Ever wondered why Budweiser’s “Wasssup” campaign is one of the most iconic campaigns of the 21st century? Or why Nike’s “Just Do It” campaign is still one of the most memorable marketing campaigns although it was launched as far back as 1987?
If you think integrated marketing communications (IMC) is not such a big deal, think about all the enormous opportunities and bucks you stand to lose, all because your brand’s campaign simply went unnoticed. Thankfully, you wouldn’t lose out if you avoid these top two mistakes.
Gone are the days when only one basic print ad could solve all of the marketer’s problems. The media landscape has gotten extremely fragmented over the last decade, which makes it more difficult to reach your target consumers with your product or service offering. Did you know that according to a Nielsen study, the average American household has more than two television sets? And with the inception of so many television channels, it’s so hard to know exactly what people are watching as well as which channel or television program to advertise on.
The term integrated marketing communications (IMC), which was coined in 1989, was introduced for one basic reason — Integration. It seeks to enable a company to achieve the objectives of a marketing campaign by looking at the strengths of different communication channels and coordinating their use to ensure that only the most cost-effective and efficient mix of channels are used to achieve maximum consumer impact. Examples of IMC components include advertising, public relations, promotions, sales, trade shows/events and personal selling. The whole point of IMC is to ensure that you speak to the right people at the right cost and in the right places.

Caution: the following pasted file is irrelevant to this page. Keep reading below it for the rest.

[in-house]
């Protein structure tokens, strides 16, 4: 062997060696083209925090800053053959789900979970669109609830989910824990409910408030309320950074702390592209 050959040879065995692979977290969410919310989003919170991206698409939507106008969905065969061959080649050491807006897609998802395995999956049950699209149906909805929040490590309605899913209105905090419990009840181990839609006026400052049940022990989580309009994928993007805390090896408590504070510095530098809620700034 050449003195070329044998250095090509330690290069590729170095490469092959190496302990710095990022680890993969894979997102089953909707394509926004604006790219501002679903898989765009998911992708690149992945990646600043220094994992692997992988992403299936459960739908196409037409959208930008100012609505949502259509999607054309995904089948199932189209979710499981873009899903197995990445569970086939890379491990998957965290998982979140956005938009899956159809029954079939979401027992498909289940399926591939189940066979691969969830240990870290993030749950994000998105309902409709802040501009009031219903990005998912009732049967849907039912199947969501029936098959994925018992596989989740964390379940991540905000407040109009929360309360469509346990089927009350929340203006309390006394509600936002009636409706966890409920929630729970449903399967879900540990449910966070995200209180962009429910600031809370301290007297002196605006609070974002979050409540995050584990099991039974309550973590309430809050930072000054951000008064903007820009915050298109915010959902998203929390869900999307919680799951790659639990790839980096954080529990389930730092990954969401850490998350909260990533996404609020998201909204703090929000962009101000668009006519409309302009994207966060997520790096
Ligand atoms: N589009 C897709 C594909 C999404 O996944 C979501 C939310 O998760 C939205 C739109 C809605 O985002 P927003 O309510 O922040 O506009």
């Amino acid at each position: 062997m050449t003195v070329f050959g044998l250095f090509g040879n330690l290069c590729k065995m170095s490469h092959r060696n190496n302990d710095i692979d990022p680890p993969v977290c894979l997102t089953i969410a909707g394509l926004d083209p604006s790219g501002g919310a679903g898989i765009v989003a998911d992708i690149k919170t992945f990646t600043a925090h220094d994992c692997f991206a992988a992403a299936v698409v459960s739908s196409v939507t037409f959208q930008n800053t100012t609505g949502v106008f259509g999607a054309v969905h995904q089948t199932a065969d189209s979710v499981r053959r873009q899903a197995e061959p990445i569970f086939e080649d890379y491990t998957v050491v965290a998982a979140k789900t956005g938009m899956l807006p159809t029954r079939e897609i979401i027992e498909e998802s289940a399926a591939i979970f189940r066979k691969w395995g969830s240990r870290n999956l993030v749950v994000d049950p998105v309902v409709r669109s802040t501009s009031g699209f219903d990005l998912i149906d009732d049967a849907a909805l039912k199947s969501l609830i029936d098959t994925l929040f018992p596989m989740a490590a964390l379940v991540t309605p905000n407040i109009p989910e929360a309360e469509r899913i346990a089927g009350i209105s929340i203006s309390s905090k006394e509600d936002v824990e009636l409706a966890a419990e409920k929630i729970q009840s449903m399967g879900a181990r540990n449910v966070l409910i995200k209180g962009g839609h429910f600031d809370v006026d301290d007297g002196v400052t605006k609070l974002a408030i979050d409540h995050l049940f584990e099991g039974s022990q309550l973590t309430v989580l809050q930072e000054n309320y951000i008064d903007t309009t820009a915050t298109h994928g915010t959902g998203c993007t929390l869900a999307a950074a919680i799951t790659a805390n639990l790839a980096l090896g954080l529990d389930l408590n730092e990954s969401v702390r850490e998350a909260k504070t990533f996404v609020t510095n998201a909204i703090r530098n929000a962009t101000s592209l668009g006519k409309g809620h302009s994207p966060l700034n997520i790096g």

If you’ve ever worked in a public relations agency, it’s possible you may have heard a client say: “We want everybody to love/ use our product or service. It’s for everybody, really.” Well, this is really easy to say when a company doesn’t clearly define its target audience for its product or service. When this happens, it becomes difficult to tailor your IMC campaign to catch the attention of those who may really be in need of what you are selling, because in simple terms you don’t “really know who they are.” This reinforces the importance of leveraging on a data-driven approach that reveals salient consumer insights that can be incorporated into the planning of your IMC campaign.
Take Dove’s “Real Beauty Campaign” for example. Its target audience ranged from young adults to middle-aged women between 18 and 35 years old. But it’s not even just that. Through carefully conducted research, Unilever was able to draw relevant insights into how these women feel and behave at these ages when it comes to the subject of beauty. This led to the campaign increasing its sales from $2.5bn to over $4bn over the period.
Ama Akoto-Boateng is a graduate student pursuing a Master of Arts in communication at Andrews University in Berrien Springs, Michigan. She serves as a 2020–2021 PRSSA National Publications Subcommittee member. In her free time, she enjoys singing, trying out new recipes and going on a road trip. She is passionate about sustainability and public relations, and has been at the forefront of a number of award-winning sustainability initiatives. Connect with her on LinkedIn or Twitter.